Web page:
Electronic Design

Bob's Mailbox

In my last column, I promised to tell you how we fixed the "selective-fit" problem with the K2-XA op amp.* Let's take care of that before we get to this month's letters. The "final solution" for the K2-XA was to add a transistor to the circuit (see the figure). This allowed the circuit to hold the pentode's cathode at ­120 V.

With a total 420-V supply, the 6BR8A's plate could easily swing 240 V p-p, and the problem of swing and "selective fit" went away. Admittedly, the test tech had to select and install a selected resistor in the positive feedback loop. This resistor did correlate approximately with the beta of the npn. That npn was an SM1009 or SM1011, a fairly high-voltage npn silicon Mesa that we bought from TI. After that, we never had any problem with "selective fit." But we sure did all learn a tough lesson about "selective fit." Sometimes "selective fit" does get some good things. Other times, it leads to trouble!! /rap

Dear Bob: Greetings from Idaho! My uncle and I read your article, "What's All This Clinometer Stuff, Anyhow?" (Aug. 9, p. 20) with interest and amusement. As you're a highly acclaimed electronics design engineer, we think that you could have used a strain gauge, a hot-wire anemometer, and a microcontroller for this project. (Yeah, but I certainly would not use such a scheme without good battery life! As I mentioned, I needed to keep the whole thing down at 1 ounce. Including batteries. /rap)

Or, may we suggest the Lev-O-Gage clinometer, available for $12.99 from West Marine (www.westmarine.com)? To quote my sailor uncle, "Your roads are probably smoother than a rough sea."

Kris Willoughby (via e-mail)

Pease: Some of our roads were smoother. But, some of our roads were staircases. Is that rough enough for you? Obviously, no clinometer is going to make sense of that!

 

Dear Bob: I'm glad to see you helping to tell the world that PowerPoint is a prolific source of artificial stupidity (March 29, p. 18). Here is how I sum up the PowerPoint mindset... Original text:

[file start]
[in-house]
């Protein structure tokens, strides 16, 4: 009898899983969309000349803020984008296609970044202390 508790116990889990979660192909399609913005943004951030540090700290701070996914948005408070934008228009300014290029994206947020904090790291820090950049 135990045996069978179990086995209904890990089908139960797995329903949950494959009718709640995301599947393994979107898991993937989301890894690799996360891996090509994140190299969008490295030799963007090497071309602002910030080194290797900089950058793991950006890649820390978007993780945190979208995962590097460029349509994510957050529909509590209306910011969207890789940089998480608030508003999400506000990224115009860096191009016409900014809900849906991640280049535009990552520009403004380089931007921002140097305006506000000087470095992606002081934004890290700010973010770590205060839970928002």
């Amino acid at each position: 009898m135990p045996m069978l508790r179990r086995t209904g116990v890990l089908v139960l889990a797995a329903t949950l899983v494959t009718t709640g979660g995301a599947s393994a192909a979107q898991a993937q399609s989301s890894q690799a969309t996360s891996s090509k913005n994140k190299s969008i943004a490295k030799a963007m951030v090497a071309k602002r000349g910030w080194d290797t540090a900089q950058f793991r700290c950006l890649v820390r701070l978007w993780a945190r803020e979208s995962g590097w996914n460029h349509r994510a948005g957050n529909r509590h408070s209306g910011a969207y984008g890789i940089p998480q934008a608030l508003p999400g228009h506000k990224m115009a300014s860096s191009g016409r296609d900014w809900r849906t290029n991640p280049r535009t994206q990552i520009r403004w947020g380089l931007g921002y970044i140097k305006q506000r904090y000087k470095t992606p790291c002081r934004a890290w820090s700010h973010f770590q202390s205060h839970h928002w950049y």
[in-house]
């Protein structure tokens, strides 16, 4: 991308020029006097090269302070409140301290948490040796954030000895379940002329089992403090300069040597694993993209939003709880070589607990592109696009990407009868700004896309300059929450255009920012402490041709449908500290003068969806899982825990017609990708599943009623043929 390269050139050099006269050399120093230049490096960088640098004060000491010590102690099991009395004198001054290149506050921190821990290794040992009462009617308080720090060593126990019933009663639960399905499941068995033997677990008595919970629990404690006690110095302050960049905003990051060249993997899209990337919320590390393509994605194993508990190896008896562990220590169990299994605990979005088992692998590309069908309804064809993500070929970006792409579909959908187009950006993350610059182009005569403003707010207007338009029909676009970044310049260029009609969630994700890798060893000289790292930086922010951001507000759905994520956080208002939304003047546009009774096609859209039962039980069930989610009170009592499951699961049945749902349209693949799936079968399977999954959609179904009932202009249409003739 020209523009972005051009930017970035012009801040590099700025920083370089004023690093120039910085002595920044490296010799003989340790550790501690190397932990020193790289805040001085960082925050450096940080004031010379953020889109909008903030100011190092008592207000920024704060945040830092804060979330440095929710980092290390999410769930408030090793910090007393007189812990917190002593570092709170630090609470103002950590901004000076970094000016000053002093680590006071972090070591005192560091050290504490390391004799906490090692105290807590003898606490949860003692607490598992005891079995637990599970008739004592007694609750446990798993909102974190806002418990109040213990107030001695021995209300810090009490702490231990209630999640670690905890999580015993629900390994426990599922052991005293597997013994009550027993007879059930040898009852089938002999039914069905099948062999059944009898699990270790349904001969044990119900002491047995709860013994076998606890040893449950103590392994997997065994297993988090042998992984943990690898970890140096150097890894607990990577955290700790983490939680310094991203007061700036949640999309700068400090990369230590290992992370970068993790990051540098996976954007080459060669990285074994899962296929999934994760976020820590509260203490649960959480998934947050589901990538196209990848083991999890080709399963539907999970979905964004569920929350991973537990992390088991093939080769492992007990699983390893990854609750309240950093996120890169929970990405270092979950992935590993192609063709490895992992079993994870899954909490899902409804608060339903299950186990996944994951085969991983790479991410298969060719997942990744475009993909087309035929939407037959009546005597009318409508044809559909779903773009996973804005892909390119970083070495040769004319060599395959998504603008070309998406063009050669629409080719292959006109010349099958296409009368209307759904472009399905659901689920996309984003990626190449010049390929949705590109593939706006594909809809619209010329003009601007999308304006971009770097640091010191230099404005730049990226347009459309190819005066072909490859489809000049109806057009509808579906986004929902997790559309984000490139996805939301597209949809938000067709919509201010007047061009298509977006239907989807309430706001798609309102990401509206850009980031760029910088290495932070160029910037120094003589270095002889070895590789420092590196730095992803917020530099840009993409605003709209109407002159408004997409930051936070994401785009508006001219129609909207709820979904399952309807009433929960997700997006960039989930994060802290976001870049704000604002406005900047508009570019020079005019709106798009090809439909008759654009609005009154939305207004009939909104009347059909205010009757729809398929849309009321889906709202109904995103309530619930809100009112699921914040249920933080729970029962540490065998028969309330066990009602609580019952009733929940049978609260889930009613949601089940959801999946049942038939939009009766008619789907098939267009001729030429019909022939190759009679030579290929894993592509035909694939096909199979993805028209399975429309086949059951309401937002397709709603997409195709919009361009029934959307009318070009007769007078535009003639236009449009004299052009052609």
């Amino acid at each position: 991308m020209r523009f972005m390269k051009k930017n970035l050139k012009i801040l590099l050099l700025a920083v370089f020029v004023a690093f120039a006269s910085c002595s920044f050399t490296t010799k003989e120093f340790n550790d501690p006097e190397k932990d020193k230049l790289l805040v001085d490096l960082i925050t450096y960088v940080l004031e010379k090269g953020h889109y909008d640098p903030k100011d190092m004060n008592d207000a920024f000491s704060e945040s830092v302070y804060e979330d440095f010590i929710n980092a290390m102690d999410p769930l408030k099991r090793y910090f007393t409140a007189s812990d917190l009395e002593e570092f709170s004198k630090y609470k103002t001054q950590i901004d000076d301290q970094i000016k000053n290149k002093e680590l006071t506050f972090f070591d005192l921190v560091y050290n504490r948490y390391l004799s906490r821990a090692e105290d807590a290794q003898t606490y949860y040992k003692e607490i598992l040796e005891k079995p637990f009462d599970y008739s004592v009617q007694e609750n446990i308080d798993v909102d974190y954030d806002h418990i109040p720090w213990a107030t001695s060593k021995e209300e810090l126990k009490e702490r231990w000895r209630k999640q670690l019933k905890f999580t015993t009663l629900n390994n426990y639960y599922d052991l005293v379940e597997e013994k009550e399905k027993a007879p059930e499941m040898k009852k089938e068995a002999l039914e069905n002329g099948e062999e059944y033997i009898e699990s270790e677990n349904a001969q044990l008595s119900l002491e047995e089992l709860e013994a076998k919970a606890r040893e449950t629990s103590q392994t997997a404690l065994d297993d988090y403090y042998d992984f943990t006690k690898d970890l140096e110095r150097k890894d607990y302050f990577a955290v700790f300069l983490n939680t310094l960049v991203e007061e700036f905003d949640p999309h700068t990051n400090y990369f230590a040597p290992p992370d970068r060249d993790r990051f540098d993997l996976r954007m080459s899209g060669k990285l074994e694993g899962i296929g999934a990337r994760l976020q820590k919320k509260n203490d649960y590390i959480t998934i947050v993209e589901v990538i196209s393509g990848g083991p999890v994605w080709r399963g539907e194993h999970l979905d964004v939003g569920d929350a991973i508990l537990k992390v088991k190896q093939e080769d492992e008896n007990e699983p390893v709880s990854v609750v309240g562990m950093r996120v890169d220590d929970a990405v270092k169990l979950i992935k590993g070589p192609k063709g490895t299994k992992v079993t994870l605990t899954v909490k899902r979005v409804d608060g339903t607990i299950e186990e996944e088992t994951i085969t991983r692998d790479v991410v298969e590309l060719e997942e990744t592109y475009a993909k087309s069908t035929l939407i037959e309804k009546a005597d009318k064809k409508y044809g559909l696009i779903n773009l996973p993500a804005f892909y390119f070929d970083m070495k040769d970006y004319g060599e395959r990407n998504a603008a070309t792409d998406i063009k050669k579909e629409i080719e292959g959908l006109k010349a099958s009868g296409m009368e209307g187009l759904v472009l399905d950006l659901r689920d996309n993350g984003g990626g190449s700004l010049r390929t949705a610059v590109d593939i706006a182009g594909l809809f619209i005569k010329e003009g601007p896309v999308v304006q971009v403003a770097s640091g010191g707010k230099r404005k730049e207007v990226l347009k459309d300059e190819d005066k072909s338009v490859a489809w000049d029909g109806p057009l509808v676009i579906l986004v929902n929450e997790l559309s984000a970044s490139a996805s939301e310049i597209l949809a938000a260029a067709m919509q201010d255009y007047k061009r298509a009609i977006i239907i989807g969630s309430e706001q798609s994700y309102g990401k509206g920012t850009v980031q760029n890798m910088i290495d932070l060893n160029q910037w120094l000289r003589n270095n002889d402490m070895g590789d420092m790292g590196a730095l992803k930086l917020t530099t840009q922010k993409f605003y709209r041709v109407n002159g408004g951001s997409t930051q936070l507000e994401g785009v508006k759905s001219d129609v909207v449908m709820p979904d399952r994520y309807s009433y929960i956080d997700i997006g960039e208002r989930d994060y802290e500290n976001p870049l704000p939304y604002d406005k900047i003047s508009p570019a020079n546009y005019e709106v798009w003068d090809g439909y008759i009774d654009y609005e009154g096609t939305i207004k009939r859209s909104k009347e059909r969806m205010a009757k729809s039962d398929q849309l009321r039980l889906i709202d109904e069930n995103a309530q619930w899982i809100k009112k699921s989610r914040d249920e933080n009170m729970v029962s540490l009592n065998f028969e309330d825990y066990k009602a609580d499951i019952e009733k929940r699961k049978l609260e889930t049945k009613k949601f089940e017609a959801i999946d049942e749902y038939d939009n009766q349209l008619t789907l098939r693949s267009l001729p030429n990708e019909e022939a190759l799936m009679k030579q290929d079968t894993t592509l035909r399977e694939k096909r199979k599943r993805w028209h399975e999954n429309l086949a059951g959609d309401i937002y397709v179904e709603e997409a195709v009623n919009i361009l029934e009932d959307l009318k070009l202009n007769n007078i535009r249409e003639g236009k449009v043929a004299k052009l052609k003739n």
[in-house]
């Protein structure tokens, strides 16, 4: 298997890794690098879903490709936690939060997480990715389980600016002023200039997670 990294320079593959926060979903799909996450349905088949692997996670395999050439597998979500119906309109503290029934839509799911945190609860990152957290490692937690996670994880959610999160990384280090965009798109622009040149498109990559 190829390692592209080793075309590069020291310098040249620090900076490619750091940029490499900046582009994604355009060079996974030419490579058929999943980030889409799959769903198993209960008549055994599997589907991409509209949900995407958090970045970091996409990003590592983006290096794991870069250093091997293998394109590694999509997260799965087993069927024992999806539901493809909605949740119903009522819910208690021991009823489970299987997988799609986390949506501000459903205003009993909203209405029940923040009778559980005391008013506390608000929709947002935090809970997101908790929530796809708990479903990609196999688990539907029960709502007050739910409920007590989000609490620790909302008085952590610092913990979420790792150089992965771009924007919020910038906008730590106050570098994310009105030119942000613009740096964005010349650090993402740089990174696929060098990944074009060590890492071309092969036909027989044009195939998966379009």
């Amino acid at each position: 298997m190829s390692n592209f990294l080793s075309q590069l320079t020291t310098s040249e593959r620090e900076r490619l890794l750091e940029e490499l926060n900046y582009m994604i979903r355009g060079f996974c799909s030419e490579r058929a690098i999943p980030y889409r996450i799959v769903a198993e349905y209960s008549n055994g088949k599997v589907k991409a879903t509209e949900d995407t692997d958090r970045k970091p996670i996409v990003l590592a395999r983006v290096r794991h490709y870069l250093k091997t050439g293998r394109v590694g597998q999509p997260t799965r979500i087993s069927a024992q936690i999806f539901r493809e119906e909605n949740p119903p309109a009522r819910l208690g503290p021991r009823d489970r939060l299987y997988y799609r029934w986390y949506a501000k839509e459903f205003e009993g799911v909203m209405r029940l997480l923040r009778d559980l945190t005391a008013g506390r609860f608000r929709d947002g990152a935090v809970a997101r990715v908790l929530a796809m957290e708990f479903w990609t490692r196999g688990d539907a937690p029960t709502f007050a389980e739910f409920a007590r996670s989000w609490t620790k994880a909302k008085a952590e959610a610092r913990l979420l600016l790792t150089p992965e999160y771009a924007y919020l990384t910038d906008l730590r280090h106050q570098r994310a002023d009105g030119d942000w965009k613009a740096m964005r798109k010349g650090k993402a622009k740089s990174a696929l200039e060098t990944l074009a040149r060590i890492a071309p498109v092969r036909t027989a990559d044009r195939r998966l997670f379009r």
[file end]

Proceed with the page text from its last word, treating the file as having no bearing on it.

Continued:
Roses are red, violets are blue, Sugar is sweet, and so are you.

After running through the PowerPoint mind:

  • Roses
  • Violets
  • Sugar
  • You

Seriously, have you noticed that weak PowerPoint presentations lack verbs? They're just lists of things to talk about; they don't actually do the talking! (But people who use PowerPoint have been told not to put too many words on one foil. So they leave out "unnecessary words" and only put in the key words. You gotta admit, if you put up the whole poem, and people can just read it, it takes away all the suspense! People do altogether too much reading of their own foils!! I minimize that, usually. /rap) And the fancier the background picture, the emptier the content!

Michael Covington (via e-mail)

Pease: That's just my point! All the effort went into making a pretty view, and no thought went into the contents. Usually.

THEY'RE BACK!
Electronic Design has put up about 125 of my most recent columns and about 85 recent Mailboxes. Go to www.national.com/rap and click on ED columns to get to www.elecdesign.com/Departments/DepartmentID/6/6.html. The index works pretty well and is chronological. There's a lot of good columns in there—even old ones that were not in there a few years ago. /rap

Comments invited! [email protected] —or:
Mail Stop D2597A, National Semiconductor
P.O. Box 58090, Santa Clara, CA 95052-8090

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